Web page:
People / Staff

Will Marshall

Will Marshall is president and founder of the Progressive Policy Institute (PPI), established in 1989 as a center for political innovation in Washington, D.C. In this capacity, he has been one of the chief intellectual architects of the movement to modernize progressive politics for the global age.

Called “Bill Clinton’s idea mill,” PPI’s policy analysis and proposals were the source for many of the “New Democrat” innovations that figured prominently in national politics over the past two decades. The Institute also has been integral to the spread of “Third Way” thinking to center-left parties in Europe and elsewhere. Marshall is an honorary Vice-President of Policy Network, an international think tank launched by Tony Blair to promote progressive policy ideas throughout the democratic world.

Marshall is editor or co-editor of many books, including Memos to the New President (PPI, January 2009); With All Our Might: A Progressive Strategy for Defeating Jihadism and Defending Liberty (Rowman & Littlefield, 2006); The AmeriCorps Experiment and the Future of National Service (PPI, 2005); Building the Bridge: 10 Big Ideas to Transform America (Rowman & Littlefield, 1997); and Mandate for Change (Berkley Books, 1992), PPI’s best-selling policy blueprint for President Clinton’s first term. His articles have appeared in the New York Times, Washington Post, Wall Street Journal, Los Angeles Times and many other newspapers, as well as The American Interest, The American Prospect, Democracy, and other journals.

In 1985, Marshall helped to found the Democratic Leadership Council, serving as its first policy director.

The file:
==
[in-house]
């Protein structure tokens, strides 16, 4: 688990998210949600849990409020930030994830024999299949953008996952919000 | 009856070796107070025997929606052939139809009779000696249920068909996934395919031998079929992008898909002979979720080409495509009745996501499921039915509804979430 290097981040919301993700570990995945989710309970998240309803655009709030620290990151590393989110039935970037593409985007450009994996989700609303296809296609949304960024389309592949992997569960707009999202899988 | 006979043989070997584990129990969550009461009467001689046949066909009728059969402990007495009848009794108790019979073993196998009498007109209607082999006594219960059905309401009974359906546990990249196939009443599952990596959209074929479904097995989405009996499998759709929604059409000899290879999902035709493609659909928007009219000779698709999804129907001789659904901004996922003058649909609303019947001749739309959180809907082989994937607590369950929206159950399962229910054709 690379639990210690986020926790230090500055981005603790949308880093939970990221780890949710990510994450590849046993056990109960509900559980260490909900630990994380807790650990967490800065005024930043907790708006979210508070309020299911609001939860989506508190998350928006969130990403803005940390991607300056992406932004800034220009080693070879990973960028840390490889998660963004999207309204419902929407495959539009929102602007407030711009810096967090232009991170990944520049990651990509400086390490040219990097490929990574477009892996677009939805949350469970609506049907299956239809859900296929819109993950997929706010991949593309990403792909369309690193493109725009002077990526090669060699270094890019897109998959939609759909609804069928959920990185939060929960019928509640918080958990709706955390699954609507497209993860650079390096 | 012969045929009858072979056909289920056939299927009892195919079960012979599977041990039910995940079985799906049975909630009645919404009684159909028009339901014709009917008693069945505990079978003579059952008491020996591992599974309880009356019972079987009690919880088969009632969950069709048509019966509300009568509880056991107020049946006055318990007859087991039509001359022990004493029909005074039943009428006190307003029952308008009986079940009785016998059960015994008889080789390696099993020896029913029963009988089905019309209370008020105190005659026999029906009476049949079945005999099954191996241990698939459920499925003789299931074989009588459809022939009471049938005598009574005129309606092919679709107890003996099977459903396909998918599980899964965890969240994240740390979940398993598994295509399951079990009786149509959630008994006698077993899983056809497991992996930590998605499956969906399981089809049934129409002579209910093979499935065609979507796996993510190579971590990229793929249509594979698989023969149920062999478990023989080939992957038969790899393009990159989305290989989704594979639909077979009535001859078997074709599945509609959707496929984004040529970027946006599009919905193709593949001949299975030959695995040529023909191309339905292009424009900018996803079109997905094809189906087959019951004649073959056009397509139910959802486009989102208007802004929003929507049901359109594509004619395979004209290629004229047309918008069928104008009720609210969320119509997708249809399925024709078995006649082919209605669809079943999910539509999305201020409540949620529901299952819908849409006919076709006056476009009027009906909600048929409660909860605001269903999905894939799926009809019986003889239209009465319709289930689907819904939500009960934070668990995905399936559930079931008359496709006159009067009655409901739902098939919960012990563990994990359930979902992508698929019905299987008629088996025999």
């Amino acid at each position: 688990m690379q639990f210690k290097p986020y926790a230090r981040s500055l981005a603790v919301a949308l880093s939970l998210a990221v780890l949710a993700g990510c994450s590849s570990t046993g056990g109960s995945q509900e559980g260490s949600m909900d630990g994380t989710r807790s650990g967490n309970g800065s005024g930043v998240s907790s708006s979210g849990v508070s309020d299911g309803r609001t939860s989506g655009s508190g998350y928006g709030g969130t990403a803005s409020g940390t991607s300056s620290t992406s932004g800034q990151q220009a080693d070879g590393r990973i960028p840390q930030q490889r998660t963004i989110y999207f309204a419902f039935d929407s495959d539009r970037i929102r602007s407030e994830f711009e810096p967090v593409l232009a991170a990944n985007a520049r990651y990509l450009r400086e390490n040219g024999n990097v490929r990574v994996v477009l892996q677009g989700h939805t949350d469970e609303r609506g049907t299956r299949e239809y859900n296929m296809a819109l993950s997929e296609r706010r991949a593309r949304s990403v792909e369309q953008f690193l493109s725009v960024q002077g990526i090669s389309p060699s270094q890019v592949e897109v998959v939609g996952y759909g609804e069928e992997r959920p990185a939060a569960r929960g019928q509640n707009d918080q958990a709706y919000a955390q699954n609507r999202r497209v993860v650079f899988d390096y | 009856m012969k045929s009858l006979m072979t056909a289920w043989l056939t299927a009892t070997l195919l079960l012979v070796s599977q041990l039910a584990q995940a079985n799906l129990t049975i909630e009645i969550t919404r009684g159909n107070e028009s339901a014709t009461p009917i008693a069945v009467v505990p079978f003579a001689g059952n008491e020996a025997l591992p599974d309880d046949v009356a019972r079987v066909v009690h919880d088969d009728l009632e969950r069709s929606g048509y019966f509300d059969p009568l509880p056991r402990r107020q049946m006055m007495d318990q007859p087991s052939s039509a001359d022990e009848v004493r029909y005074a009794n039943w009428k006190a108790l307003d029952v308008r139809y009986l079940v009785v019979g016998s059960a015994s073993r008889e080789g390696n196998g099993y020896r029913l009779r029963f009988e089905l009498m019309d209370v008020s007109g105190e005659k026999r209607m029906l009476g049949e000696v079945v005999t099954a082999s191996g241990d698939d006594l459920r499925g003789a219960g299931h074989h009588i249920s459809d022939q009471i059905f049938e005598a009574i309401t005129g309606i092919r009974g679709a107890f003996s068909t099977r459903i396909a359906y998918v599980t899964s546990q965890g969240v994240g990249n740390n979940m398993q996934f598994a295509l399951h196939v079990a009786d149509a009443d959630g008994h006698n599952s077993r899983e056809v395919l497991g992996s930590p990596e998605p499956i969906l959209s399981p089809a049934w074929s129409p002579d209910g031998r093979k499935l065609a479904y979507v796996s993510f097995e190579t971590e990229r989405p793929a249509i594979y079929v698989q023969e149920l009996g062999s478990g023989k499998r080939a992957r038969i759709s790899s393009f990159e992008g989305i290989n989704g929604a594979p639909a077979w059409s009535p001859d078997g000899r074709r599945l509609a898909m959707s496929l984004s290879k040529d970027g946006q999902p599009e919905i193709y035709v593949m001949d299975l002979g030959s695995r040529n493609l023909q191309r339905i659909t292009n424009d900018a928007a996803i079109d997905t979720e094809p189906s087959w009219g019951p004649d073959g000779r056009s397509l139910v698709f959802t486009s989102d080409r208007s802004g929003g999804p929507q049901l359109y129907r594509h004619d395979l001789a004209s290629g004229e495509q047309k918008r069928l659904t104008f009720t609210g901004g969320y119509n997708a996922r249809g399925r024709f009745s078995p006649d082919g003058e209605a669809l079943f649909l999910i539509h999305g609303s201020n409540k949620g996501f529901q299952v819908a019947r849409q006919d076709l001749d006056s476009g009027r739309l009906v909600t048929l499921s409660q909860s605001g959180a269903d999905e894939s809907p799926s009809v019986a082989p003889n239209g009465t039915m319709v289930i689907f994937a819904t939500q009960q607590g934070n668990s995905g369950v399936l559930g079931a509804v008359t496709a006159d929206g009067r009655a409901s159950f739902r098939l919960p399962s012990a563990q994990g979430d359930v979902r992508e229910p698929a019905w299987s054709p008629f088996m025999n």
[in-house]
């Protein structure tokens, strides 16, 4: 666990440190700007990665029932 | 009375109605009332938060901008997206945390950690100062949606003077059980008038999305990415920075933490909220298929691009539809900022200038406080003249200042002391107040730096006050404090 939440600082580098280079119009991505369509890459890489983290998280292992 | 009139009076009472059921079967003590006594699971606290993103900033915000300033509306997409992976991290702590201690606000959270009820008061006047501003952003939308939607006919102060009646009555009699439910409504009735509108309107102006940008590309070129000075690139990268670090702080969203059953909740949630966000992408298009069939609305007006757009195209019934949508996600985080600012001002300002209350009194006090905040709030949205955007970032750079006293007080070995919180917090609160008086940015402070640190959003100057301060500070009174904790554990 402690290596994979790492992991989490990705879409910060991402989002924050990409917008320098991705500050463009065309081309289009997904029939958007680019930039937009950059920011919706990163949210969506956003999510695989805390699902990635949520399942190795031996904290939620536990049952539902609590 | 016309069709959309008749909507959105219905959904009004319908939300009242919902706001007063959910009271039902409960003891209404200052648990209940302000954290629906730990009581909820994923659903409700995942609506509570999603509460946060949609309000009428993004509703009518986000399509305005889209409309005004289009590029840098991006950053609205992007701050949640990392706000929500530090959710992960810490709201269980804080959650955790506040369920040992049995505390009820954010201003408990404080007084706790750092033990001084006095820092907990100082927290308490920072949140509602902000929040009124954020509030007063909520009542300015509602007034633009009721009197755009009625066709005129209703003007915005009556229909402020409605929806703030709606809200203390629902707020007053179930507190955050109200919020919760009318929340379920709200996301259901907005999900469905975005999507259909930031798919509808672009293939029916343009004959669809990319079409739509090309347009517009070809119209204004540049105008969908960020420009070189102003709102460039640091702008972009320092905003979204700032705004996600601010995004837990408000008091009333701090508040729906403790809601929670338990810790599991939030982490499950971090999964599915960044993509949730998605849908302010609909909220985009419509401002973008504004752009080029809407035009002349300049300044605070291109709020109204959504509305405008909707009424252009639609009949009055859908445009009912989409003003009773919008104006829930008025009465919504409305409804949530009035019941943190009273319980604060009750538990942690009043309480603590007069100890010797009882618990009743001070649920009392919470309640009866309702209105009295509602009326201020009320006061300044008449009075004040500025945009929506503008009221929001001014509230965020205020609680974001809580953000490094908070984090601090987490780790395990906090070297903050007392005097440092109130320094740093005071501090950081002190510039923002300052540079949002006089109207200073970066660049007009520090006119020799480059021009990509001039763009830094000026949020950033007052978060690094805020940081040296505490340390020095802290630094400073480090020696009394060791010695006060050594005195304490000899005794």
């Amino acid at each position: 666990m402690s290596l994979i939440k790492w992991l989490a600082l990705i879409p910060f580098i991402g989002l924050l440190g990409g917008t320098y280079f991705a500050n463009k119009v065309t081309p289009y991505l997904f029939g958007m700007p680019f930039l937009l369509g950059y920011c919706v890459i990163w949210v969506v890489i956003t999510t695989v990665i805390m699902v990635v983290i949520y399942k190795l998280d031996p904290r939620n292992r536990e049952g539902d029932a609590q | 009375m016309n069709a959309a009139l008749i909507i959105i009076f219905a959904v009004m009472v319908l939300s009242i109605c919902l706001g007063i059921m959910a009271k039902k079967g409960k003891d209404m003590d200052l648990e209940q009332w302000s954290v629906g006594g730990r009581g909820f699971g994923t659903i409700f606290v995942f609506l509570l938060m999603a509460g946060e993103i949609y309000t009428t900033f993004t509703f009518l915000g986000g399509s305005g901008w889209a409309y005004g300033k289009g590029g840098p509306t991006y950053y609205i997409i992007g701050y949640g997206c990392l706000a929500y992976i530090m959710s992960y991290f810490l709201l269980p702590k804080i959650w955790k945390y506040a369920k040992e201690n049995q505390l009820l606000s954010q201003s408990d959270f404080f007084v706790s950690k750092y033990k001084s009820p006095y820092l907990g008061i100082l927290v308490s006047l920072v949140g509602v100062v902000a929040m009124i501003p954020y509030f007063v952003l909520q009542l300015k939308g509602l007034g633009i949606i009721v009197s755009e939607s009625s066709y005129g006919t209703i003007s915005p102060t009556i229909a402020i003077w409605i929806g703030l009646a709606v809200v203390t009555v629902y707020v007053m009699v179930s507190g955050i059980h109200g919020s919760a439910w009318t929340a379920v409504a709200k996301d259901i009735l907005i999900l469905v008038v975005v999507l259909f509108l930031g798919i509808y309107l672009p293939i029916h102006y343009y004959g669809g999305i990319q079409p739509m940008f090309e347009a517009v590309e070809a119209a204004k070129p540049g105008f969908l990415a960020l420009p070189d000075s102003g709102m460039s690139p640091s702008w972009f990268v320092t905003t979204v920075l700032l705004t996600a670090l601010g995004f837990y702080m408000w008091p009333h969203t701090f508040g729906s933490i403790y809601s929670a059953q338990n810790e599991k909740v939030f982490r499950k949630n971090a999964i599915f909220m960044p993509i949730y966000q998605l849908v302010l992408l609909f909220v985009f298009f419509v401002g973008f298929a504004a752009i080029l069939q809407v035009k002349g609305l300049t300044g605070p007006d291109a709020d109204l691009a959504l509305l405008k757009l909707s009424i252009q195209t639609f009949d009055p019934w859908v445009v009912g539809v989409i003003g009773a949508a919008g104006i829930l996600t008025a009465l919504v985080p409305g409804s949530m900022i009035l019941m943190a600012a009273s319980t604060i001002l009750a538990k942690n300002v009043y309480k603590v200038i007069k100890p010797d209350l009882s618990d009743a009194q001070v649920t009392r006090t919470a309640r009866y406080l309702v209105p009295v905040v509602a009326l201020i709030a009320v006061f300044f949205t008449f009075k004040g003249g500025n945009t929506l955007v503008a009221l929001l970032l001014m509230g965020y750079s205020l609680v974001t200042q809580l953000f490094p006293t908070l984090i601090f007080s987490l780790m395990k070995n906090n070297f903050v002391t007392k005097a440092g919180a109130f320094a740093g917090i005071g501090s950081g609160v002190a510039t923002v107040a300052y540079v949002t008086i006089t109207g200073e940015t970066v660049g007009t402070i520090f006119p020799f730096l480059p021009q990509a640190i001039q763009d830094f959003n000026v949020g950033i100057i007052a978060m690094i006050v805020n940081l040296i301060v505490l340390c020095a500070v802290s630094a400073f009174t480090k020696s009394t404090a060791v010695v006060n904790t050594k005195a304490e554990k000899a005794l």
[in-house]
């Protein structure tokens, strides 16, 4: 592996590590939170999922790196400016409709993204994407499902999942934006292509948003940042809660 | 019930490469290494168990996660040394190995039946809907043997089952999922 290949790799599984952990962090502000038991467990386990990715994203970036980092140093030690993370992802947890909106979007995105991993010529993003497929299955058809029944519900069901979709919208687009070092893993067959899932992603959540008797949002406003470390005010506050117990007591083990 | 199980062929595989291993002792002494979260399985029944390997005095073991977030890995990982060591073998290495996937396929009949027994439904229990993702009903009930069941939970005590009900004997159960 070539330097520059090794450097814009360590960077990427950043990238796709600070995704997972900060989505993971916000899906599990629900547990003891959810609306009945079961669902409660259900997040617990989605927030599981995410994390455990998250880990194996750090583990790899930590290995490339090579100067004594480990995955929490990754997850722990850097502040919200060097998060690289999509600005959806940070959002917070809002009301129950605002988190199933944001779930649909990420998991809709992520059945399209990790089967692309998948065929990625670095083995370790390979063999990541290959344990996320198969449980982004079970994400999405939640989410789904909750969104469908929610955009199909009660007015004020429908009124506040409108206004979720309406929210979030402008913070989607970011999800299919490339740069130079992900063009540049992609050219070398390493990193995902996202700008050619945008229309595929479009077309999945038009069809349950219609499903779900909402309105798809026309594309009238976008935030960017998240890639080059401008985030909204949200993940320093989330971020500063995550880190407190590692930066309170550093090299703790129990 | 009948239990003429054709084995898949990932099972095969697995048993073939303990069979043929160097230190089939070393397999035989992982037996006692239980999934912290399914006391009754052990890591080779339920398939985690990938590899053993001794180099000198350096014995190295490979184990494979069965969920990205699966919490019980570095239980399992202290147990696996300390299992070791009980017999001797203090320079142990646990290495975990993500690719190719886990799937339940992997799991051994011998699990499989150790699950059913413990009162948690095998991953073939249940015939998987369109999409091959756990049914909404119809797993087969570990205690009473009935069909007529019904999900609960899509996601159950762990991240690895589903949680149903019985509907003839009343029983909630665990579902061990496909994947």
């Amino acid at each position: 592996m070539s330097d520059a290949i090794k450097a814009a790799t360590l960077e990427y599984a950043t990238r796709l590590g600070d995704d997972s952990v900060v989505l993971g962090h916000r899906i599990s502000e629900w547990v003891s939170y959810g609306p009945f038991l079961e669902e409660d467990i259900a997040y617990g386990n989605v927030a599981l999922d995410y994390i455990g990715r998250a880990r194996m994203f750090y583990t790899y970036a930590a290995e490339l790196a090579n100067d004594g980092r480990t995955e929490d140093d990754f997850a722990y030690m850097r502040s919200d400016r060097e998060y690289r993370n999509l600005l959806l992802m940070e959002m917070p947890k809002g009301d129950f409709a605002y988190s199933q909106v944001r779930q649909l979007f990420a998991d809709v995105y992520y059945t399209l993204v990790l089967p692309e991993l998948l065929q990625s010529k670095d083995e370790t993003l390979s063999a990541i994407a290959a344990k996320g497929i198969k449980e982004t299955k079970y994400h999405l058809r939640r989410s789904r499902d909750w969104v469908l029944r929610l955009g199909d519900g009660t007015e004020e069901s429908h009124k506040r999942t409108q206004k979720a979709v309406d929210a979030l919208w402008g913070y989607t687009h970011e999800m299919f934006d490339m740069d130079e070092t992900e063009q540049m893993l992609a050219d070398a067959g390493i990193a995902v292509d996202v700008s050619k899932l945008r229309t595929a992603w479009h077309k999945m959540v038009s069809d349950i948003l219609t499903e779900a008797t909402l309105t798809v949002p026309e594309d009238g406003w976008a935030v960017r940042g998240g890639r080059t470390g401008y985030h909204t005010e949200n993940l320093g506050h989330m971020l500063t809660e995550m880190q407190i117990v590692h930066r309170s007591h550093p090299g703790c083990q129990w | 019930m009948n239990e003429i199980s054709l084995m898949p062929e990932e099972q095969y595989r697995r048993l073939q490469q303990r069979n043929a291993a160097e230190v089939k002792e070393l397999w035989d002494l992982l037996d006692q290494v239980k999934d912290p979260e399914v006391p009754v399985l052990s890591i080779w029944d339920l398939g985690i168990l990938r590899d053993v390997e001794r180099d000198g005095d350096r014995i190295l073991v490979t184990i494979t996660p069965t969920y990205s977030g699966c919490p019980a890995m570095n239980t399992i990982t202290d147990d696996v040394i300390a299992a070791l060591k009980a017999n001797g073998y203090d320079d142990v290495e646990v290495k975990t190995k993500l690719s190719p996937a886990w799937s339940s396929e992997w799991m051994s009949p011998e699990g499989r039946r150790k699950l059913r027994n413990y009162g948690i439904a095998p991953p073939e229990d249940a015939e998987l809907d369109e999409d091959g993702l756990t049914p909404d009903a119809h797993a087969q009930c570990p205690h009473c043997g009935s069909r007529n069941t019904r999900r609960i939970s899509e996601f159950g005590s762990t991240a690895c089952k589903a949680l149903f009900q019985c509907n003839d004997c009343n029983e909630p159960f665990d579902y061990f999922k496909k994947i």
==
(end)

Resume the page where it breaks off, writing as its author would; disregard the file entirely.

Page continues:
Marshall currently serves on the board of directors for the National Endowment for Democracy.

Marshall’s previous campaign and political experience includes posts as press secretary, spokesman and speechwriter for the 1984 United States Senate campaign of former North Carolina Governor Jim Hunt, speechwriter and policy analyst for the late U.S. Representative Gillis Long of Louisiana, Chairman of the House Democratic Caucus; and, spokesman and speechwriter in the 1982 U.S. Senate campaign of former Virginia Lt. Governor Dick Davis.

Before becoming involved in politics and public policy, he was a journalist in Virginia, including a stint with the Richmond Times-Dispatch.

Born in Norfolk, Virginia in 1952, Marshall is a 1975 graduate of the University of Virginia, where he received his Bachelor of Arts degree in English and History. Marshall and his wife, Katryn S. Nicolai, live in Arlington, VA. They have two children, Olivia and William.

Writings

Op-eds and Articles

By / 4.11.2016

With Donald Trump and Ted Cruz locked in a bitter battle for the Republican nomination, the stakes in 2016 rise dramatically. The likely victory of either one of these deeply flawed candidates will give Democrats a chance not only to hold the White House, but also to realign U.S. politics. No wonder Republicans are panicking. […]

Publications

By / 3.15.2016

As Americans choose a new president in 2016, populist anger dominates the campaign. To hear Donald Trump or Senator Bernie Sanders tell it, America is either a global doormat or a sham democracy controlled by the “one percent.” These dark narratives are caricatures, but they do stem from a real dilemma: America is stuck in […]